Greater Manchester is a metropolitan county and combined authority area in North West England, with a population of 2.8 million; comprising ten metropolitan boroughs: Bolton, Bury, Oldham, Rochdale, Stockport, Tameside, Trafford, Wigan, and the cities of Manchester and Salford. Greater Manchester was created on 1 April 1974, as a result of the Local Government Act 1972, and designated a functional city region on 1 April 2011. Greater Manchester is formed of parts of the historic counties of Lancashire, Cheshire and the West Riding of Yorkshire.
Greater Manchester spans 493 square miles (1,277 km2), which roughly covers the territory of the Greater Manchester Built-up Area, the second most populous urban area in the UK. Though geographically landlocked, it is connected to the sea by the Manchester Ship Canal which is still open to shipping in Salford and Trafford. Greater Manchester borders the ceremonial counties of Cheshire (to the south-west and south), Derbyshire (to the south-east), West Yorkshire (to the north-east), Lancashire (to the north) and Merseyside (to the west). There is a mix of high-density urban areas, suburbs, semi-rural and rural locations in Greater Manchester, but land use is mostly urban—the product of concentric urbanisation and industrialisation which occurred mostly during the 19th century when the region flourished as the global centre of the cotton industry. It has a focused central business district, formed by Manchester city centre and the adjoining parts of Salford and Trafford, but Greater Manchester is also a polycentric county with ten metropolitan districts, each of which has at least one major town centre and outlying suburbs.
Greater Manchester is governed by the Greater Manchester Combined Authority (GMCA), which consists of political leaders from each of the ten metropolitan borough councils, plus a directly elected mayor, with responsibility for economic development, regeneration and transport. Andy Burnham is the inaugural Mayor of Greater Manchester, elected in 2017. For the 12 years following 1974, the county had a two-tier system of local government; district councils shared power with the Greater Manchester County Council. The county council was abolished in 1986 and so its districts (the metropolitan boroughs) effectively became unitary authority areas. However, the metropolitan county continued to exist in law and as a geographic frame of reference, and as a ceremonial county, with a Lord Lieutenant and a High Sheriff. Several county-wide services were co-ordinated through the Association of Greater Manchester Authorities between 1985 and 2011. (Full article...)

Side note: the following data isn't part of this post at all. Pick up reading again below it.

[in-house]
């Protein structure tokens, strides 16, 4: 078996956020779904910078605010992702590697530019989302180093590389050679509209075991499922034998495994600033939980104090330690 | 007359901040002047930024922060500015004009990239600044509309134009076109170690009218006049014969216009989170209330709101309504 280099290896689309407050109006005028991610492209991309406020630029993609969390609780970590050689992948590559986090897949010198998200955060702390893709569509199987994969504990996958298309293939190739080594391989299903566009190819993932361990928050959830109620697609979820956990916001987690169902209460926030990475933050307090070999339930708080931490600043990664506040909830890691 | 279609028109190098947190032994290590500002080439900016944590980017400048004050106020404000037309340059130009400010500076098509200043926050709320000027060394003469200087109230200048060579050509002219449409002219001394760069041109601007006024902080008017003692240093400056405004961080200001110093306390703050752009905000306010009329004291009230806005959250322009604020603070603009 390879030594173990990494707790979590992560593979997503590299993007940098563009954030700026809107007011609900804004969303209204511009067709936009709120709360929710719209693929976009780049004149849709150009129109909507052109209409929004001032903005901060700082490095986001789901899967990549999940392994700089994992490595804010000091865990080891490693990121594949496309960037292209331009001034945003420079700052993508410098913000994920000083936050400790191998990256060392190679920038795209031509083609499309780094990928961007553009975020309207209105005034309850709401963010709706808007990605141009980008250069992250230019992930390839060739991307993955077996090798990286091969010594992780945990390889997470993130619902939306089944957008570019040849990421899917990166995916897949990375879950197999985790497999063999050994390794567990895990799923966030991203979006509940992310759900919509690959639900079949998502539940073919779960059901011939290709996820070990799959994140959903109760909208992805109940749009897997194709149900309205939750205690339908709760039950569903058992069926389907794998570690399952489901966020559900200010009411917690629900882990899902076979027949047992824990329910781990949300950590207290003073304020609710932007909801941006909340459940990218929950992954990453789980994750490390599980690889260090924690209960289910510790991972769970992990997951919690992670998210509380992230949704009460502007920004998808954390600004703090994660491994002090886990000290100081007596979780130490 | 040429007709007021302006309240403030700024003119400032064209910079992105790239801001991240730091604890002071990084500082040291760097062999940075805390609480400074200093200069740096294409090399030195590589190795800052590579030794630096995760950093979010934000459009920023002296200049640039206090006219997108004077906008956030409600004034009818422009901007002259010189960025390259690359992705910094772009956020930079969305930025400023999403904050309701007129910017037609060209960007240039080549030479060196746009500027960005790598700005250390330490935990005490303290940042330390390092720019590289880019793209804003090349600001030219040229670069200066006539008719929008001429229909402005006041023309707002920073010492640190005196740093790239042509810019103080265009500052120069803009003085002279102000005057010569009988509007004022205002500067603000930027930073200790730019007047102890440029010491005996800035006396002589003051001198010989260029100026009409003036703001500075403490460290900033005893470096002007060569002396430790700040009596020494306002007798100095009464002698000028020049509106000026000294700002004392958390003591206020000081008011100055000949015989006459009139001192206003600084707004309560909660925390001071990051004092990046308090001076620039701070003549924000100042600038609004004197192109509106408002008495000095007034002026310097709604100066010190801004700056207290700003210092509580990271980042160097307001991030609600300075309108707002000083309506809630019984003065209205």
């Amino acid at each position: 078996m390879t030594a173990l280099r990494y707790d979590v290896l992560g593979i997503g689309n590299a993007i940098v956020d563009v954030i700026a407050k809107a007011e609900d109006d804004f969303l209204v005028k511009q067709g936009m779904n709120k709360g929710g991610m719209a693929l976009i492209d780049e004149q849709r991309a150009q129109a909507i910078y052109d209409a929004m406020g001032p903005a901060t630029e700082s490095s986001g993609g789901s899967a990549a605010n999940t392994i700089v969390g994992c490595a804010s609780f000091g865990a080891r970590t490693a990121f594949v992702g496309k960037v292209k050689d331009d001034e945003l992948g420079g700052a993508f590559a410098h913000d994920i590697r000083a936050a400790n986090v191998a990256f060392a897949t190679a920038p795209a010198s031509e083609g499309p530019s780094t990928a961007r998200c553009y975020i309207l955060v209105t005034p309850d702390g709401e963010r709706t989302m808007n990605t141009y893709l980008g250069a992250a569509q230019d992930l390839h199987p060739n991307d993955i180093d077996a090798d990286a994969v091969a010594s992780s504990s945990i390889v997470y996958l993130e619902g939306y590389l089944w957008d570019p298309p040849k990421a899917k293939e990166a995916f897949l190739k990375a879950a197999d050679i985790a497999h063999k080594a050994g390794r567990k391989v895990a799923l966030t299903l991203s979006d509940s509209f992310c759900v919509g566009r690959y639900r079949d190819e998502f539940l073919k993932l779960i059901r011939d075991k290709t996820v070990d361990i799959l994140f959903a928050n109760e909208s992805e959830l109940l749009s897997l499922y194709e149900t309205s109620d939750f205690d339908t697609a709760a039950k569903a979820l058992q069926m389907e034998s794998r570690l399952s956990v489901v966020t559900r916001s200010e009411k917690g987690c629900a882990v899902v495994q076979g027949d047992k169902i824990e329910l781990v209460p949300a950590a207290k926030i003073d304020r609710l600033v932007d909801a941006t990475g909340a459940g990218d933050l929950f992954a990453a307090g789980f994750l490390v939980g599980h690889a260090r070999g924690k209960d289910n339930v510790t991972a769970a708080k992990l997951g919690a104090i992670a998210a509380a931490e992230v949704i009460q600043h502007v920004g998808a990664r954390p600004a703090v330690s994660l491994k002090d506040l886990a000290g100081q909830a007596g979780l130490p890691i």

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Chat Moss is a large area of peat bog that makes up 30% of the City of Salford. It is north of the River Irwell, 5 miles (8 km) to the west of Manchester, and occupies an area of about 10.6 square miles (27.5 km2). It is thought to be about 7,000 years old, but peat development seems to have begun about 10,000 years ago.
Much work was carried out, particularly during the 19th century, to reclaim large areas of Chat Moss. The bog threatened the completion of the Liverpool and Manchester Railway, until George Stephenson succeeded in constructing a railway line in 1829, which "floated" on a wood and stone foundation. Today, the M62 motorway also crosses the moss.
Much of Chat Moss is prime agricultural land, although farming in the area is in decline. A large-scale network of drainage channels is required to keep the land from reverting to bog. A 228-acre (92 ha) area of Chat Moss, notified as Astley & Bedford Mosses, was designated an SSSI in 1989. Along with nearby Risley Moss and Holcroft Moss, Astley & Bedford Mosses has also been designated as a European Union Special Area of Conservation, known as Manchester Mosses.
The following are images from various Greater Manchester-related articles on Wikipedia.
Andy Burnham has served as the inaugural Mayor of Greater Manchester since May 2017. (from
The population of Greater Manchester increased from around 328 thousand in 1801, to 2.68M in 2011, peaking in 1971 at 2.7M. (from
Greater Manchester is split into 10 boroughs
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Joy Division were an English rock band formed in 1976 in Salford, Greater Manchester. Originally named Warsaw, the band primarily consisted of Ian Curtis, Bernard Sumner, Peter Hook and Stephen Morris.
Joy Division rapidly evolved from their initial punk rock influences, to develop a sound and style that pioneered the post-punk movement of the late 1970s. According to music critic Jon Savage, the band "were not punk but were directly inspired by its energy." Their self-released 1978 debut EP, An Ideal for Living, caught the attention of the Manchester television personality Tony Wilson. Joy Division's debut album, Unknown Pleasures, was released in 1979 on Wilson's independent record label Factory Records, and drew critical acclaim from the British press. Despite the band's growing success, vocalist Ian Curtis was beset with depression and personal difficulties, including a dissolving marriage and his diagnosis with epilepsy.
In May 1980, on the eve of the band's first American tour, Curtis, overwhelmed with depression, committed suicide. Joy Division's posthumously released second album, Closer (1980), and the single "Love Will Tear Us Apart" became the band's highest charting releases. After the death of Curtis, the remaining members reformed as New Order, achieving critical and commercial success.
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